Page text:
Ms. MEDINA: That's your only witness. You can tell your story many, many times, but unless you have something to document, nobody would even consider you that you're telling the truth.

ZWERDLING: But the chief of the medical system at Fort Bliss, Dr. James Baunchalk, he says he's never heard a single complaint.

Dr. BAUNCHALK: I can tell you, over the past two years that I have been here, I have not had any soldier or any family member, to my recollection, who has stepped forward and said, your TBI program isn't getting me what I need.

ZWERDLING: No matter what Baunchalk says, somebody eventually heard the kicking and screaming. It took Victor Medina months of protesting; it took Sanford and Frost more than a year - but they finally got Fort Bliss to pay to send them to a clinic that specializes in TBI.

(Soundbite of shoveling)

ZWERDLING: It's outside the Army. And that's where we find Brandon Sanford on a recent morning. He and other patients are building a garden at the Mentis Neuro Rehabilitation Center.

Mr. SANFORD: Okay. What we have here, bushes and different types of shrubs. On the other side from where we're standing, we're going to have a walkway.

ZWERDLING: It turns out that during all that time that the soldiers were struggling at Fort Bliss, there was this private rehab center in town. Therapists here say the best way to help people with mild TBIs isn't just to play memory games like at Fort Bliss. Wendy Halt says you teach them to drive again, you teach them how to find a plumber, you teach them how to function in the world again.

Ms. WENDY HALT: They came up with all of the ideas. They problem-solved and planned and used their memory strategies all to design the garden, buy the plans, set up the watering system, just everything.

Mr. SANFORD: I think it's a great program here at Mentis.

ZWERDLING: What is so different here?

Mr. SANFORD: At Fort Bliss, you know, you walk into the clinic or the hospital, it's just, yeah, yeah, yeah, you know, just kind of blow you off. What's so different here is the amount of care that this place puts into your treatment.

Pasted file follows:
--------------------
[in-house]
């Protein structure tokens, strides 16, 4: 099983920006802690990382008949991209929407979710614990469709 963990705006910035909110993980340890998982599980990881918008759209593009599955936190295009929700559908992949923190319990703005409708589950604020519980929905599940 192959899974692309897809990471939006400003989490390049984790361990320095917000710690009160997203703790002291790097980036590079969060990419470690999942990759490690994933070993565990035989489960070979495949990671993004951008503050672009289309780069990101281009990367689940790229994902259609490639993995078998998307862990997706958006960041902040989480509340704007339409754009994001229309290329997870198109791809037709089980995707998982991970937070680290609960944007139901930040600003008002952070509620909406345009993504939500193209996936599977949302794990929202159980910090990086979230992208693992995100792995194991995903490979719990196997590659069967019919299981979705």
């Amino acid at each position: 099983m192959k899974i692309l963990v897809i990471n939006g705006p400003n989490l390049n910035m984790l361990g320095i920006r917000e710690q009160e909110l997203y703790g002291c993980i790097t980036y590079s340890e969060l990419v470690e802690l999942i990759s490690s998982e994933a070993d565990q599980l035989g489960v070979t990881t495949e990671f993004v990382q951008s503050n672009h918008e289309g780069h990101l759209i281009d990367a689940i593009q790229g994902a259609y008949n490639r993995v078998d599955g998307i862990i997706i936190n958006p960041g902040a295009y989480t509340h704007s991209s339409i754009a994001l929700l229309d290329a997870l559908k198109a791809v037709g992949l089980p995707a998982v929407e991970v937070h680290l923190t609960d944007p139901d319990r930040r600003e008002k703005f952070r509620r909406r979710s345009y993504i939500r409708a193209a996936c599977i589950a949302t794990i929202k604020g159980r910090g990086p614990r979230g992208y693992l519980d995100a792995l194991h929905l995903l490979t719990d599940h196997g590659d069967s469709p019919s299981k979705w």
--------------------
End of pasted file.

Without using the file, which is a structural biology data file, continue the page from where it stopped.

ZWERDLING: Victor Medina says since he came to Mentis, he's been feeling hope for the first time since the explosion. He's getting cognitive rehabilitation as much as 15 hours a week. We follow Medina to a session with a speech therapist, Claudia Mendoza. She asks him, what do you want to accomplish here?

Ms. CLAUDIA MENDOZA (Therapist): We want to know what your goals are and that way we can target that.

Mr. MEDINA: You're showing me the level of caring you have, it's making a difference in me today.

Ms. MENDOZA: Thank you.

ZWERDLING: And now the therapist wants Medina to do something since the blast: try to say one word clearly.

Ms. MENDOZA: If I gave you the word baby, then I would want you to say it baby, okay?

Mr. MEDINA: Baby.

Ms. MENDOZA: Even the E.

Mr. MEDINA: Baby.

ZWERDLING: Victor Medina at the Mentis Neuro Rehabilitation Center in El Paso, Texas.

Daniel Zwerdling, NPR News.

(Soundbite of music)

BLOCK: You can watch a video of Victor Medina and learn more about mild traumatic brain injuries at NPR.org and at ProPublica.org.

(Soundbite of music)